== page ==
Need to Know

Quebec Government Tables Bill to Implement its Pension Plan Action Plan

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In our January 2014 bulletin, we provided an overview of the Quebec government’s action plan aimed at [Translation] “correcting and restoring the situation of pension plans”. Also in that bulletin, we noted that in February 2014, the government was planning to introduce the first bill designed to set up the restructuring process for municipal pension plans.

The government made good on its promise. On February 20, 2014, the Minister of Employment and Social Solidarity, Agnès Maltais, tabled Bill 79 in the National Assembly entitled An Act to Provide for the Restructuring of and Make Other Amendments to Municipal Defined Benefit Plans.

The Bill essentially sets out the parameters for the restructuring of certain municipal defined benefit plans. As mentioned in the Bill, the purpose of the restructuring process is to allow, exceptionally and for a limited period of time, for the review of some of the rules of these plans with the goal of placing them on more sound financial footing and ensuring their stability.

MANDATORY RESTRUCTURING
GENERAL REMARKS
According to the Bill, the restructuring process is only mandatory for certain plans in the municipal sector, namely:

  • Plans which, according to an actuarial valuation for the period ending on December 31, 2013, are funded at less than 85%;
  • Plans that offer a subsidy for early retirement before the age of 55.

An actuarial valuation will be necessary in order to determine whether or not the funding level of a given plan is less than 85% as of December 31, 2013. The valuation will have to be sent to the Régie des rentes du Québec no later than June 30, 2014.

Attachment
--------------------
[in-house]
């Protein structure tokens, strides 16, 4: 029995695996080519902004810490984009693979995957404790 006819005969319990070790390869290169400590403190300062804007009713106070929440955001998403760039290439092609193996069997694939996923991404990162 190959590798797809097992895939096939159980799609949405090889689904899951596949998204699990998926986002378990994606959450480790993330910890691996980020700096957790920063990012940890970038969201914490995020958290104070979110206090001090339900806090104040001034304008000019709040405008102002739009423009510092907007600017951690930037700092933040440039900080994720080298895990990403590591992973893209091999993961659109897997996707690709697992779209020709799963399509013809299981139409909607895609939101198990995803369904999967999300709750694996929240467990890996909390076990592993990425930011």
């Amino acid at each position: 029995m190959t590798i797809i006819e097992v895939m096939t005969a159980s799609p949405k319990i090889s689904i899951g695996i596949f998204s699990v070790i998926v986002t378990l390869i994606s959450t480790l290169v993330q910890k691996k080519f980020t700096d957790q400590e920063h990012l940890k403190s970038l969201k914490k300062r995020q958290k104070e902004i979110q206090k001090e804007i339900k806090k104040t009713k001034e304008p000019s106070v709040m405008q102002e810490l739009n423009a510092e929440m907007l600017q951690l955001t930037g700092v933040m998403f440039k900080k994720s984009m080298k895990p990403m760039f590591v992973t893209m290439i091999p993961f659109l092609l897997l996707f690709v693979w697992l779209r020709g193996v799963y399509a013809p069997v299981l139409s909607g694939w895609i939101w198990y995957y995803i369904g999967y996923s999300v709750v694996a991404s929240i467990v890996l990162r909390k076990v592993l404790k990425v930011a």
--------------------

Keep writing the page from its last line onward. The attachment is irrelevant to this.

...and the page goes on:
In situations where the restructuring process is not mandatory, the municipal body may nonetheless undertake such a process where the body and the active members of the plan submit to the process voluntarily.

The objectives of the parties to the restructuring process must be to ensure the sound financial footing and the stability of the plan. To that end, the parties must negotiate measures aimed at:

  1. Attaining a minimum funding level of 85%;
  2. Abolishing the subsidy for early retirement before the age of 55;
  3. Providing for equal cost sharing for current service;
  4. Abolishing the additional pension benefit provided for in the Supplemental Pension Plans Act (the “SPPA”).

The Bill sets out certain rules regarding the implementation of the measures mentioned in points 2 and 3 above.

The Bill states that cost sharing of any past deficits may be negotiated by the parties, along with the amendment or abolition of any benefit provided for in the plan, with the exception of the normal pension.

Pensions granted to retirees and beneficiaries cannot be reduced. However, indexation of those pensions may be suspended or their indexation formula amended. To make such a change (suspension or modification of the indexation), retirees and beneficiaries must first be consulted and no change can be made if 30% or more of the retirees and beneficiaries are opposed to it.

The Bill also sets out other important rules in the case of plans for which the restructuring process is initiated (regardless of whether the process is mandatory or voluntary), including the following:

  • Negotiations must begin and continue diligently and in good faith;
  • Surplus assets of the plan cannot be used by the municipal body to take a contribution holiday unless a fiscal rule requires it to do so;